Zapraszamy w środę 06.05.2020 o godz. 14:00 na seminarium.
Seminarium ONLINE pod tytułem: "Why standard entanglement theory is inappropriate for the study of Bell scenarios" poprowadzi David Schmid, University of Waterloo / Perimeter Institute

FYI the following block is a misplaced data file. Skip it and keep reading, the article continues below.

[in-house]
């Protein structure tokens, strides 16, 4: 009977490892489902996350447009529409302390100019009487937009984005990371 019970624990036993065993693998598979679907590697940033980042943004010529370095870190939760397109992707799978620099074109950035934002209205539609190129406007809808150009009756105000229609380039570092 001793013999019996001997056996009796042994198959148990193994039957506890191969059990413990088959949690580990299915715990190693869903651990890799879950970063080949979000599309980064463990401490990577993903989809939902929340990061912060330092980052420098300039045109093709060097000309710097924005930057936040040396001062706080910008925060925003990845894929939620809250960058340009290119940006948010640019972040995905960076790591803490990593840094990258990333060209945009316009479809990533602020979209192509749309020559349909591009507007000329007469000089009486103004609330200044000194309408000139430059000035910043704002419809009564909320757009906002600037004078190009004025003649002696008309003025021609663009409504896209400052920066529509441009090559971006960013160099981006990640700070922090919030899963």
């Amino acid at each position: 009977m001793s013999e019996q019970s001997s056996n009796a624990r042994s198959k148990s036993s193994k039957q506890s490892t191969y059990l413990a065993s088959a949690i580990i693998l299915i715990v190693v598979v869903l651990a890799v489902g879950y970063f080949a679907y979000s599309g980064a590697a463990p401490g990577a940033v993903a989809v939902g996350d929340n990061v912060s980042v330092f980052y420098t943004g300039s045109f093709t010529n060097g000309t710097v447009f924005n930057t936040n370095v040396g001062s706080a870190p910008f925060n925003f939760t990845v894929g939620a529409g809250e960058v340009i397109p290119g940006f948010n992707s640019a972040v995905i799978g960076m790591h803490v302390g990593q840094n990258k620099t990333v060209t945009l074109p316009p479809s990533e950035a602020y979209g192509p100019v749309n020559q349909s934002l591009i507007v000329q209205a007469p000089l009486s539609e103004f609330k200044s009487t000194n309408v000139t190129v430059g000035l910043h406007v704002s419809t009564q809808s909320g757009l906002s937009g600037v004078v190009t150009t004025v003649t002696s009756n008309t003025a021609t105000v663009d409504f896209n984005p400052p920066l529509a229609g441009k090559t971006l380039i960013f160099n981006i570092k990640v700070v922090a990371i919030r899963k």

A standard approach to quantifying resources is to determine which operations on the resources are freely available and to deduce the ordering relation among the resources that these operations induce. If the resource of interest is the nonclassicality of the correlations embodied in a quantum state, that is, entanglement, then it is typically presumed that the appropriate choice of free operations is local operations and classical communication (LOCC). We here argue that, in spite of the near-universal endorsement of the LOCC paradigm by the quantum information community, this is the wrong choice for one of the most prominent applications of entanglement theory, namely, the study of Bell scenarios. The nonclassicality of correlations in such scenarios, we argue, should be quantified instead by local operations and shared randomness (LOSR). We support this thesis by showing that various perverse features of the interplay between entanglement and nonlocality are merely an artifact of the use of LOCC-entanglement and that the interplay between LOSR-entanglement and nonlocality is natural and intuitive. Specifically, we show that the LOSR paradigm (i) provides a resolution of the "anomaly of nonlocality", wherein partially entangled states exhibit more nonlocality than maximally entangled states, (ii) entails a notion of genuine multipartite entanglement that is distinct from the conventional one and which is free of several of its pathological features, and (iii) makes possible a resource-theoretic account of the self-testing of entangled states which simplifies and generalizes prior results. Along the way, we derive some fundamental results concerning the necessary and sufficient conditions for convertibility between pure entangled states under LOSR and highlight some of their consequences, such as the impossibility of catalysis for bipartite pure states.